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Saw Blade Resharpening

Our Newsletter

Saw Blade Resharpening

Why Saw Blades Don’t Run The Same After Resharpening

There are two principle reasons.  First, many saw blades are not sharpened properly.   Second, sharpening a saw blade means removing material.  When you remove material you change the relationship between several critical angles.   See our article- Inspecting Sharpened Saw Blades. 

Many blades are just resharpened poorly.  A saw blade is a complicated, precision instrument.  Look at your saw blade and see if you can find high and low spots in the saw plate.  Also see if you can tell how well it is tensioned.  Then take it to the person that repairs the saw blades and ask them to show you.  It takes a real master to troubleshoot problems.           

A good quality saw blade is a precision instrument.  It is designed and built to give the best performance right out of the box.

Angles and Dimensions

Saw blades are made with eight or nine relationships or angles to them.  These are; Hook angle, Tangential clearance angle, Radial Clearance angle, Top back angle, Shoulder backoff angle,  Tip to shoulder overhang, Tip face overhang,  Gullet size and maybe a top bevel angle on ATB (alternate top bevel) and similar.  Many of these terms are defined in our Saw Blade Glossary.All these angles wear as the saw blade wears.  When the blade is resharpened it changes some or all of these angles.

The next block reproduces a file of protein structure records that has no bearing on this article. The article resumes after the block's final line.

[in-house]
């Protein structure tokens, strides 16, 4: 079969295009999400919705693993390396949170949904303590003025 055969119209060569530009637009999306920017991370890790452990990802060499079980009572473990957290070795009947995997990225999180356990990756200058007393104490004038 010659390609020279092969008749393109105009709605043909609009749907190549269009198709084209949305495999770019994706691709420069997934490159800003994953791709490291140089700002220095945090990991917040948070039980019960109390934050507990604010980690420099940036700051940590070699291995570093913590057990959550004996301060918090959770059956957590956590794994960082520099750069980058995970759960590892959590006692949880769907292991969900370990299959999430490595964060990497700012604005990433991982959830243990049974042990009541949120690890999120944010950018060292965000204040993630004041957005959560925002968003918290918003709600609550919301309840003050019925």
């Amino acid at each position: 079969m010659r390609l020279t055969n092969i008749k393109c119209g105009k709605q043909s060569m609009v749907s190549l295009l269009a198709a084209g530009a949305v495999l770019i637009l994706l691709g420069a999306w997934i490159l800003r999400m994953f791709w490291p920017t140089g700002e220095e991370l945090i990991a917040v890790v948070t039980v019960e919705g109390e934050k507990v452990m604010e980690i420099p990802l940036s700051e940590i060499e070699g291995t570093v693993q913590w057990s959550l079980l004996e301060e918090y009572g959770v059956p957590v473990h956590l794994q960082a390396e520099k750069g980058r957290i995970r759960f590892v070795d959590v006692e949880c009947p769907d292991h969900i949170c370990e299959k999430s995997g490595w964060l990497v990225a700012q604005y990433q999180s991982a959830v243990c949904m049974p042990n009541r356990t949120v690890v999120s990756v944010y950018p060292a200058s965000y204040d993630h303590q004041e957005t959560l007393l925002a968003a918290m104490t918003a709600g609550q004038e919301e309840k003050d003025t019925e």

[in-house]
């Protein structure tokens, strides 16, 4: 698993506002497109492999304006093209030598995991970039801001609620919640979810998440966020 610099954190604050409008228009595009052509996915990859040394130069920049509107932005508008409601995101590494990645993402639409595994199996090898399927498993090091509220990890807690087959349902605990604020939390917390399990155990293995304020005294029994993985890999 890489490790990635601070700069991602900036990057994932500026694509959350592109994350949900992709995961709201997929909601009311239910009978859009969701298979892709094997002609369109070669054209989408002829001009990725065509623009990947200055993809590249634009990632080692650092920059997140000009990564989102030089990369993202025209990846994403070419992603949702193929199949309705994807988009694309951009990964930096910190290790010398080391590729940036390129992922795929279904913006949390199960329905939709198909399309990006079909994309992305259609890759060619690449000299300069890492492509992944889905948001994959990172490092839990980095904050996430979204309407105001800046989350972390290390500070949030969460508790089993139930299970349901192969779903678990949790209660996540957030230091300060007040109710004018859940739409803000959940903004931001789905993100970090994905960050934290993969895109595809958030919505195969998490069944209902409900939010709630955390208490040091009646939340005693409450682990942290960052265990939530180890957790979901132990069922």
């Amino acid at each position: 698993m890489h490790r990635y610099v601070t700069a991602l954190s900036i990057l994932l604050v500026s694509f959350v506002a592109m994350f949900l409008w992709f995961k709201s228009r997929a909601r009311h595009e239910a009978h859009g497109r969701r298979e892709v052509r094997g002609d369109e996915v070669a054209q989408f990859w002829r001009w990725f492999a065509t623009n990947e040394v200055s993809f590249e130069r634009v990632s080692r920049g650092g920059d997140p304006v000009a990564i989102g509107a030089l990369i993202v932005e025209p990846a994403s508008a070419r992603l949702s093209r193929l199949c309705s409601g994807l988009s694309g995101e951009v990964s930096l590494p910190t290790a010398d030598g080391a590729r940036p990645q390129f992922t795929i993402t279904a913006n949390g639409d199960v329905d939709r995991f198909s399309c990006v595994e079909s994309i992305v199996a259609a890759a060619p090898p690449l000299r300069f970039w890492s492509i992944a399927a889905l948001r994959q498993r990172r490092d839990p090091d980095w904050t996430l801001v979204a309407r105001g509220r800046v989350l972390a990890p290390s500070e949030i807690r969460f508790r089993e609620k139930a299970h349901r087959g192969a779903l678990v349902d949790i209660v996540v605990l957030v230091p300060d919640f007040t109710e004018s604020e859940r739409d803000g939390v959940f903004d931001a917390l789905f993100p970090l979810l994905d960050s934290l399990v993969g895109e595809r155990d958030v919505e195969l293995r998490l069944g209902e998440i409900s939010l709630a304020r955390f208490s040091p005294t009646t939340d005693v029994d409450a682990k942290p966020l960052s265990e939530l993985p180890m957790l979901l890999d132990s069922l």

Tip width and side Clearance    (Front or face view)

Difference in width between the tip and the plate

A is the tip width.  This is sometimes called the “kerf”.  The kerf is actually the width of the cut so it is the tip width plus any variation.  

B is the carbide and C is the saw plate or saw body.  



Shoulder Back off angle and Notch Depth (side view)

Slope of the shoulder from the tip to the gullet

A is the Shoulder Backoff angle

B is the notch width

C is the notch depth

This is the steel plate before the carbide is inserted in the notch



Top Back Angle (side view)

Provides clearance on the cutting circle

A is the top back angle for the carbide

B is a line passing though the center of the saw blade



Tip Overhangs (side view)

These overhangs are necessary to provide clearance for the diamond wheel when grinding

A is the Tip to Shoulder Overhang

B is the Tip Face Overhang



Tangential (Front to Back) Side Clearance Angle (top view)

Clearance from the face (wood side) to the back (saw side)

A is the Tangential Clearance Angle

B is the carbide tip

C is the saw plate



Radial Clearance angle (face view)

Clearance from the top (outside) to the bottom (inside) of a saw tip

A is the carbide tip

B is the saw plate

C is the radial clearance angle



Hook Angle (side view)

The angle at which the tip enters the material being cut

A is the hook angle.  It is the angle between the face of the tip and a line drawn through the middle of the saw blade. 

B is the sawplate

C is the saw tip



Face Bevel Angle (top view)

The face of the tips are slanted alternately to provide a smaller, sharper edge.  ATB (Alternate Top Bevel) is done with the tops of the tips.  This is done with the face of the tips. 

The near drawing is a conventional saw blade where the full face of the tips meets the material being cut all at once.  The farther drawing shows alternate face bevel where only a corner of the face initially meets the material being cut much like a wedge splitting wood. 




Top Bevel angle (face view)

A is the angle

B is the carbide tip

C is the saw plate



Pitch (side view)

Pitch is the distance between any two tips in a standard blade.

There are saw blades made where the pitch varies from one section to another to break up the resonance of the steel.